Here’s my fifth and final “family Cruise” post. It’s been fun sharing the photos, and I pray that this serves as an inspiration to gather your “people” together for some kind of a reunion, and to be more deliberate about making family work.
THE BIG BOAT: Today’s post will focus on the big boat. I know, I know, I’m supposed to call it a ship! But really, aren’t cruise ships more floating hotels, or theme parks, or shopping malls? Or, as I like to say, the giant floating buffet?
This one, the Brilliance of the Seas (pictured above, and – right – docked with the even larger Independence of the Seas), is a Royal Caribbean vessel (contact me, Royal Caribbean, if you want to buy any of my photos!). And I have to say, parked just off the beach in the Gulf of Mexico, it’s a stunning and beautiful sight. Brilliance was launched in 2001, cost a reported $350 million, is 968 ft long, and carries its 2,500 passengers and 850 crew at a speed of 25 knots.
Walking between the Brilliance and the Independence, parked side by side on the quay in Cozumel, Mexico, the sheer mass is overwhelming, like walking down a city block in New York. Essentially the ship is like a skyscraper, laid on its side, yet still thirteen stories tall. The Brilliance – if you stood it on end – would actually be taller than the Chrysler Building in New York (925 ft).
The cruise was an unqualified success. The idea was to bring the family together, yet with individual space, provide the opportunity to do things with other family members à la carte, to eat all together for one grand main dining room meal every day, and to simply relax in one-another’s presence.
The theater show we attended was probably the best cruise ship musical production we’ve ever seen, and there’s enough going on at any given time to occupy anyone’s taste for entertainment. Additionally, Rebekah and I went to a couple of the art auctions; they’re loads of fun, extremely educational, and provide ordinary people with the opportunity to hang out with some serious, museum quality, paintings.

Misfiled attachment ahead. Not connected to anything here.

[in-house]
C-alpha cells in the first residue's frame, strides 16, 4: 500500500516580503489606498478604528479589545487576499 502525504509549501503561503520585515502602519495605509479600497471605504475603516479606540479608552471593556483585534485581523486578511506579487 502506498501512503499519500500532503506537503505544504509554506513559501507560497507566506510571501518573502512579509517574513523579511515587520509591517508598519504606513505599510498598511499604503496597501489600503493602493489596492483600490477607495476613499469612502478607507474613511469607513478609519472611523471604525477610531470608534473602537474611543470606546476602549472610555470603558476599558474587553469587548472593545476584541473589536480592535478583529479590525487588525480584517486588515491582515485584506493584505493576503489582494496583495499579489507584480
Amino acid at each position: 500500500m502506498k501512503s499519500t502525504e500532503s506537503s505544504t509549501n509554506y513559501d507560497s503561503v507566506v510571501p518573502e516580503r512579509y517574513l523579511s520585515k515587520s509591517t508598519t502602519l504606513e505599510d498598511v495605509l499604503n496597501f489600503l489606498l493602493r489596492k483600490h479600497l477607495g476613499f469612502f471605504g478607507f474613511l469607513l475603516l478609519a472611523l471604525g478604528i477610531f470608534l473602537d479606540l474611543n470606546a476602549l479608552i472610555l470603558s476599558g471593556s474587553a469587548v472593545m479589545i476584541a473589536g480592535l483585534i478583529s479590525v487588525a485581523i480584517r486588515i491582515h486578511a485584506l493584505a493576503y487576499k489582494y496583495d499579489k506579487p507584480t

But we weren’t there to be distracted, we were there to relax, to read, to take naps, to hang around the grandchildren, and to visit with the family – and there really is no better venue than a big boat.
TODAY’S GALLERY: So today’s photo gallery is all about the cruise ship. If you want more family pics, read “My Family, My Treasure.” If you’re interested in Mexico, click on, “Mexico – Mayan Ruins and People.” If you want photos of Tampa, try, “Tampa – Shifting my Point of View.”
I’ll leave you today with a dining room story. It’s the fourth evening, and we’ve got a great rapport going with our serving staff. I ask our waiter if he recommends the prime rib, or the lobster? “I recommend I bring you both!” he says. So out comes the prime rib, followed by a plate featuring not one, but three huge, succulent, tender lobster tails.
Like I said, it’s all about family… so I’m thinking about maybe adopting our waiter!
Derek has published seven books in the past decade (you can find them at https://www.amazon.com/Derek-Maul/e/B001JS9WC4), and there’s always something new in the works.
Before becoming a full-time writer, Derek taught public school in Florida for eighteen years, including cutting-edge work with autistic children. He holds bachelor’s degrees in psychology and education from Stetson University and the University of West Florida.
Derek is active in teaching at his church: adult Sunday school, and a men’s Bible study/spiritual formation group. He enjoys the outdoors, traveling, photography, reading, cooking, playing guitar, and golf.